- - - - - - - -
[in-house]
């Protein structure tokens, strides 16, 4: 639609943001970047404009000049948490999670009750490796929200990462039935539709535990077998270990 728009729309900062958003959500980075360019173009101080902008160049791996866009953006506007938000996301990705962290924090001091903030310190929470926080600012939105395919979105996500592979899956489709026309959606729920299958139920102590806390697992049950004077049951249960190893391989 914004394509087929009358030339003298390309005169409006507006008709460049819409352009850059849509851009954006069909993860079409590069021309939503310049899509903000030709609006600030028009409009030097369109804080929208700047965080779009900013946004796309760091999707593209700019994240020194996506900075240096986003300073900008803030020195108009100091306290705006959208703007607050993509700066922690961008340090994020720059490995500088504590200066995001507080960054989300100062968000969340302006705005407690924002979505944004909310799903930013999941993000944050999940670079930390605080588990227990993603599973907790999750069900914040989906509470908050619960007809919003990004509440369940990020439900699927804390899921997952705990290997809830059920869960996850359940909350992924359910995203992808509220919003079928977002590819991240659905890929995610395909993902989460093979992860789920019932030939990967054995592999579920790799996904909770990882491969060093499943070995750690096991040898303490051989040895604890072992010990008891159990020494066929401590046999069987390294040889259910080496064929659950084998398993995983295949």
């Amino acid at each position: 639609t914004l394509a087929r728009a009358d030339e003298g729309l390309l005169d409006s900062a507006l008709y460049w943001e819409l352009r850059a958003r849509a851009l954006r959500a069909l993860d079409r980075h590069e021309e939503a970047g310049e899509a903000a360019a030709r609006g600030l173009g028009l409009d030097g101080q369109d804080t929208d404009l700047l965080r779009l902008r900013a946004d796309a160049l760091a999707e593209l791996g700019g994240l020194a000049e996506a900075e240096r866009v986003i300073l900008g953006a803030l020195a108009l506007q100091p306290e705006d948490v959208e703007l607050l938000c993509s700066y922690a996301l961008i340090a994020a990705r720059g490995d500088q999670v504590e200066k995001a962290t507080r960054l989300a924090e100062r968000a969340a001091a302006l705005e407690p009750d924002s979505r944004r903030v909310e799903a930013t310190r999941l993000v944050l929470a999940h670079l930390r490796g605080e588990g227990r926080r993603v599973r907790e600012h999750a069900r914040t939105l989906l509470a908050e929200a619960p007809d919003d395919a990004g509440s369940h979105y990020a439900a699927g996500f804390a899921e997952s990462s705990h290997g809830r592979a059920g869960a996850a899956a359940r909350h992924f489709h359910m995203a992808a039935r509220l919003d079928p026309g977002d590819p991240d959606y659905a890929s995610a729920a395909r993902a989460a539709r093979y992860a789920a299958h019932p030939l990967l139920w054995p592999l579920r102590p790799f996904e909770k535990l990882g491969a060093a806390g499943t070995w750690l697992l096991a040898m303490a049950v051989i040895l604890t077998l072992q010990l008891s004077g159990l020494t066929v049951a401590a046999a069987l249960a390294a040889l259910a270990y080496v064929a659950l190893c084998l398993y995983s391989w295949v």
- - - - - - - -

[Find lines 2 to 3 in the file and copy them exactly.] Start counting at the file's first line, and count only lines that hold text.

């Protein structure tokens, strides 16, 4: 639609943001970047404009000049948490999670009750490796929200990462039935539709535990077998270990 728009729309900062958003959500980075360019173009101080902008160049791996866009953006506007938000996301990705962290924090001091903030310190929470926080600012939105395919979105996500592979899956489709026309959606729920299958139920102590806390697992049950004077049951249960190893391989 914004394509087929009358030339003298390309005169409006507006008709460049819409352009850059849509851009954006069909993860079409590069021309939503310049899509903000030709609006600030028009409009030097369109804080929208700047965080779009900013946004796309760091999707593209700019994240020194996506900075240096986003300073900008803030020195108009100091306290705006959208703007607050993509700066922690961008340090994020720059490995500088504590200066995001507080960054989300100062968000969340302006705005407690924002979505944004909310799903930013999941993000944050999940670079930390605080588990227990993603599973907790999750069900914040989906509470908050619960007809919003990004509440369940990020439900699927804390899921997952705990290997809830059920869960996850359940909350992924359910995203992808509220919003079928977002590819991240659905890929995610395909993902989460093979992860789920019932030939990967054995592999579920790799996904909770990882491969060093499943070995750690096991040898303490051989040895604890072992010990008891159990020494066929401590046999069987390294040889259910080496064929659950084998398993995983295949």
């Amino acid at each position: 639609t914004l394509a087929r728009a009358d030339e003298g729309l390309l005169d409006s900062a507006l008709y460049w943001e819409l352009r850059a958003r849509a851009l954006r959500a069909l993860d079409r980075h590069e021309e939503a970047g310049e899509a903000a360019a030709r609006g600030l173009g028009l409009d030097g101080q369109d804080t929208d404009l700047l965080r779009l902008r900013a946004d796309a160049l760091a999707e593209l791996g700019g994240l020194a000049e996506a900075e240096r866009v986003i300073l900008g953006a803030l020195a108009l506007q100091p306290e705006d948490v959208e703007l607050l938000c993509s700066y922690a996301l961008i340090a994020a990705r720059g490995d500088q999670v504590e200066k995001a962290t507080r960054l989300a924090e100062r968000a969340a001091a302006l705005e407690p009750d924002s979505r944004r903030v909310e799903a930013t310190r999941l993000v944050l929470a999940h670079l930390r490796g605080e588990g227990r926080r993603v599973r907790e600012h999750a069900r914040t939105l989906l509470a908050e929200a619960p007809d919003d395919a990004g509440s369940h979105y990020a439900a699927g996500f804390a899921e997952s990462s705990h290997g809830r592979a059920g869960a996850a899956a359940r909350h992924f489709h359910m995203a992808a039935r509220l919003d079928p026309g977002d590819p991240d959606y659905a890929s995610a729920a395909r993902a989460a539709r093979y992860a789920a299958h019932p030939l990967l139920w054995p592999l579920r102590p790799f996904e909770k535990l990882g491969a060093a806390g499943t070995w750690l697992l096991a040898m303490a049950v051989i040895l604890t077998l072992q010990l008891s004077g159990l020494t066929v049951a401590a046999a069987l249960a390294a040889l259910a270990y080496v064929a659950l190893c084998l398993y995983s391989w295949v």